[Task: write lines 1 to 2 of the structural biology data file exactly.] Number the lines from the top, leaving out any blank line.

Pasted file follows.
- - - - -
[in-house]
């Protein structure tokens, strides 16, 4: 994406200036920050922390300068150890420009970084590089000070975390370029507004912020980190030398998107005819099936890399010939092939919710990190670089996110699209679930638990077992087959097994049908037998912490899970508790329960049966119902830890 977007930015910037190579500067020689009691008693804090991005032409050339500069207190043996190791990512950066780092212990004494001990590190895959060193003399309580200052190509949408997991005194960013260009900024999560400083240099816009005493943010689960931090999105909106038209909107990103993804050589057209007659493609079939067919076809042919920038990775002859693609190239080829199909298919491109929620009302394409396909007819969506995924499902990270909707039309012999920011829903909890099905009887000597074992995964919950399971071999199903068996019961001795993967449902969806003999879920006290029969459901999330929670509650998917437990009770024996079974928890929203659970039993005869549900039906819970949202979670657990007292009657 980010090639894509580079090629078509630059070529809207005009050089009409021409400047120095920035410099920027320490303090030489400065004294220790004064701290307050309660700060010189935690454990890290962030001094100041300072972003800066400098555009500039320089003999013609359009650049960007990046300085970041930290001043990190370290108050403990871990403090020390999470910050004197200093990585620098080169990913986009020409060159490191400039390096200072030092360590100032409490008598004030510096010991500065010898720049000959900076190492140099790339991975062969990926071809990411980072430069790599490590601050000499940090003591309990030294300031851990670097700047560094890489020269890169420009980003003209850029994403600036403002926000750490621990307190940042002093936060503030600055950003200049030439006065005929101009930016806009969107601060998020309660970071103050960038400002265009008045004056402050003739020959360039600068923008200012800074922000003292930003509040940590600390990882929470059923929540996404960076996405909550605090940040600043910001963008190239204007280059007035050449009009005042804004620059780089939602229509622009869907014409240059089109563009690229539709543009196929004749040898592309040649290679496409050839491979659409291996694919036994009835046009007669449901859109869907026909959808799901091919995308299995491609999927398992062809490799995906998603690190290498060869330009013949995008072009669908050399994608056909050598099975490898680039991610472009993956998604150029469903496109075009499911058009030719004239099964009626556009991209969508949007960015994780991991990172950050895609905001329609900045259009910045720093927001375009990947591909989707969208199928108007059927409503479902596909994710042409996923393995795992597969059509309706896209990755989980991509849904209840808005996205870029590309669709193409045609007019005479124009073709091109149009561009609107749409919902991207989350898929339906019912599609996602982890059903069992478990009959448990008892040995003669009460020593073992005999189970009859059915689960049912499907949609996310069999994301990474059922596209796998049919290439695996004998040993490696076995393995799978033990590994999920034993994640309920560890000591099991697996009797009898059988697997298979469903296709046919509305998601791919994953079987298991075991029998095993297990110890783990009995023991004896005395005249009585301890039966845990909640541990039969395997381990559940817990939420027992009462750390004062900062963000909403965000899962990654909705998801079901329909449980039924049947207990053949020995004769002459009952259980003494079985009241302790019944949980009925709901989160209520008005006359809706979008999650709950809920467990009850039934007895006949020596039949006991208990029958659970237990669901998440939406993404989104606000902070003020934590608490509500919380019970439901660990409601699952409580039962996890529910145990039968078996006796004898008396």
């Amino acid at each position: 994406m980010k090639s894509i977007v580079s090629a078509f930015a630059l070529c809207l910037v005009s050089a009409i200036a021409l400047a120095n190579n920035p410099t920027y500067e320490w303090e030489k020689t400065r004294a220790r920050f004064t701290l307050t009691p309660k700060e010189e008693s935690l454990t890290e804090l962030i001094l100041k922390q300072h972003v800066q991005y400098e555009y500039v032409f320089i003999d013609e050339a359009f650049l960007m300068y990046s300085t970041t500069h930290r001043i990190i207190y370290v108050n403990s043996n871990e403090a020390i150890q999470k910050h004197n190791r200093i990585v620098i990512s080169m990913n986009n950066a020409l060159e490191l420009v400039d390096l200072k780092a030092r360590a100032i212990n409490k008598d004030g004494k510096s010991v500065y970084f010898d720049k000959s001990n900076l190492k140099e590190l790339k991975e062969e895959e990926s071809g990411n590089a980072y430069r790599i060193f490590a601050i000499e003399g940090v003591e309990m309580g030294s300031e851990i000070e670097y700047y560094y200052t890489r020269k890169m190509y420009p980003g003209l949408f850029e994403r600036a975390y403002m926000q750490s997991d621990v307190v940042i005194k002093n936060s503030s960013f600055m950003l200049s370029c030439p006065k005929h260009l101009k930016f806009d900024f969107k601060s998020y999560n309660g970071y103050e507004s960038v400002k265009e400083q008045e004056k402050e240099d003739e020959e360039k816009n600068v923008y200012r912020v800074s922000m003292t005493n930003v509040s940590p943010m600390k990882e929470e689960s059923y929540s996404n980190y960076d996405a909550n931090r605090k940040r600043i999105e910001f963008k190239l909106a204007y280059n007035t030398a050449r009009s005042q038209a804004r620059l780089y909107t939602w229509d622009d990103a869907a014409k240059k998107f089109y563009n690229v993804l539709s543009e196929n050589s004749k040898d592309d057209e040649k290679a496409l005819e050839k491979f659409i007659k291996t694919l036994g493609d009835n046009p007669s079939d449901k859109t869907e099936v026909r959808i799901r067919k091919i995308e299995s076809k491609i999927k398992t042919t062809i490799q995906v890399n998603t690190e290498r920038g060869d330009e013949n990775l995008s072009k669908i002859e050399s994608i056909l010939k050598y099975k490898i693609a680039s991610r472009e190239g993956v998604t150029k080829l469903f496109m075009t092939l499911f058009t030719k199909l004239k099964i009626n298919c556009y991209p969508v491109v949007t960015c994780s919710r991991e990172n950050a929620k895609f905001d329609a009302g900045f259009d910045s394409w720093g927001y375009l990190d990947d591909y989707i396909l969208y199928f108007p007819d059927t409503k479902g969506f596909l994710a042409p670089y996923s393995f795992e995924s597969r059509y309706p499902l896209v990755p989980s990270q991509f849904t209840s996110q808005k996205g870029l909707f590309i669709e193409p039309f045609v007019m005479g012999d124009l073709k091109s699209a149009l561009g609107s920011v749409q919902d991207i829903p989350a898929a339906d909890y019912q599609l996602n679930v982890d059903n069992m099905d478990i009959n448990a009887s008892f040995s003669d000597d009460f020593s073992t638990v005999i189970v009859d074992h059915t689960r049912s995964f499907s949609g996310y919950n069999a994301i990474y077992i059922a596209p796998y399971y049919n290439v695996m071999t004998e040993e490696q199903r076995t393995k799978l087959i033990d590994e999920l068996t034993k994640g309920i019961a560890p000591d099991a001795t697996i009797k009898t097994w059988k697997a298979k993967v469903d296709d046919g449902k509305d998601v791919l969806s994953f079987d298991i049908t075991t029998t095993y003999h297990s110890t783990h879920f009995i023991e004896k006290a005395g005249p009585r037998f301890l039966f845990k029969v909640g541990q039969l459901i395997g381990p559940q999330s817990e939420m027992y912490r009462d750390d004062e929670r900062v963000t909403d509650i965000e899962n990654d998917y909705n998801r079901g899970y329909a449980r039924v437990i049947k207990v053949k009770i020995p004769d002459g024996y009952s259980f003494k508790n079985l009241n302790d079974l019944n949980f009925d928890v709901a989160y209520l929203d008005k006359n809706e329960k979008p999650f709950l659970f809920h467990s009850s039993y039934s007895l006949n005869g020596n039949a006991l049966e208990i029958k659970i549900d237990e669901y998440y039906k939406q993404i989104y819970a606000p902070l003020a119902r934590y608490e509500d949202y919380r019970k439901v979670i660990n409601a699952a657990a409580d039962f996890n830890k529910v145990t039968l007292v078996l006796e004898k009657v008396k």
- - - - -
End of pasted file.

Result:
[in-house]
């Protein structure tokens, strides 16, 4: 994406200036920050922390300068150890420009970084590089000070975390370029507004912020980190030398998107005819099936890399010939092939919710990190670089996110699209679930638990077992087959097994049908037998912490899970508790329960049966119902830890 977007930015910037190579500067020689009691008693804090991005032409050339500069207190043996190791990512950066780092212990004494001990590190895959060193003399309580200052190509949408997991005194960013260009900024999560400083240099816009005493943010689960931090999105909106038209909107990103993804050589057209007659493609079939067919076809042919920038990775002859693609190239080829199909298919491109929620009302394409396909007819969506995924499902990270909707039309012999920011829903909890099905009887000597074992995964919950399971071999199903068996019961001795993967449902969806003999879920006290029969459901999330929670509650998917437990009770024996079974928890929203659970039993005869549900039906819970949202979670657990007292009657 980010090639894509580079090629078509630059070529809207005009050089009409021409400047120095920035410099920027320490303090030489400065004294220790004064701290307050309660700060010189935690454990890290962030001094100041300072972003800066400098555009500039320089003999013609359009650049960007990046300085970041930290001043990190370290108050403990871990403090020390999470910050004197200093990585620098080169990913986009020409060159490191400039390096200072030092360590100032409490008598004030510096010991500065010898720049000959900076190492140099790339991975062969990926071809990411980072430069790599490590601050000499940090003591309990030294300031851990670097700047560094890489020269890169420009980003003209850029994403600036403002926000750490621990307190940042002093936060503030600055950003200049030439006065005929101009930016806009969107601060998020309660970071103050960038400002265009008045004056402050003739020959360039600068923008200012800074922000003292930003509040940590600390990882929470059923929540996404960076996405909550605090940040600043910001963008190239204007280059007035050449009009005042804004620059780089939602229509622009869907014409240059089109563009690229539709543009196929004749040898592309040649290679496409050839491979659409291996694919036994009835046009007669449901859109869907026909959808799901091919995308299995491609999927398992062809490799995906998603690190290498060869330009013949995008072009669908050399994608056909050598099975490898680039991610472009993956998604150029469903496109075009499911058009030719004239099964009626556009991209969508949007960015994780991991990172950050895609905001329609900045259009910045720093927001375009990947591909989707969208199928108007059927409503479902596909994710042409996923393995795992597969059509309706896209990755989980991509849904209840808005996205870029590309669709193409045609007019005479124009073709091109149009561009609107749409919902991207989350898929339906019912599609996602982890059903069992478990009959448990008892040995003669009460020593073992005999189970009859059915689960049912499907949609996310069999994301990474059922596209796998049919290439695996004998040993490696076995393995799978033990590994999920034993994640309920560890000591099991697996009797009898059988697997298979469903296709046919509305998601791919994953079987298991075991029998095993297990110890783990009995023991004896005395005249009585301890039966845990909640541990039969395997381990559940817990939420027992009462750390004062900062963000909403965000899962990654909705998801079901329909449980039924049947207990053949020995004769002459009952259980003494079985009241302790019944949980009925709901989160209520008005006359809706979008999650709950809920467990009850039934007895006949020596039949006991208990029958659970237990669901998440939406993404989104606000902070003020934590608490509500919380019970439901660990409601699952409580039962996890529910145990039968078996006796004898008396």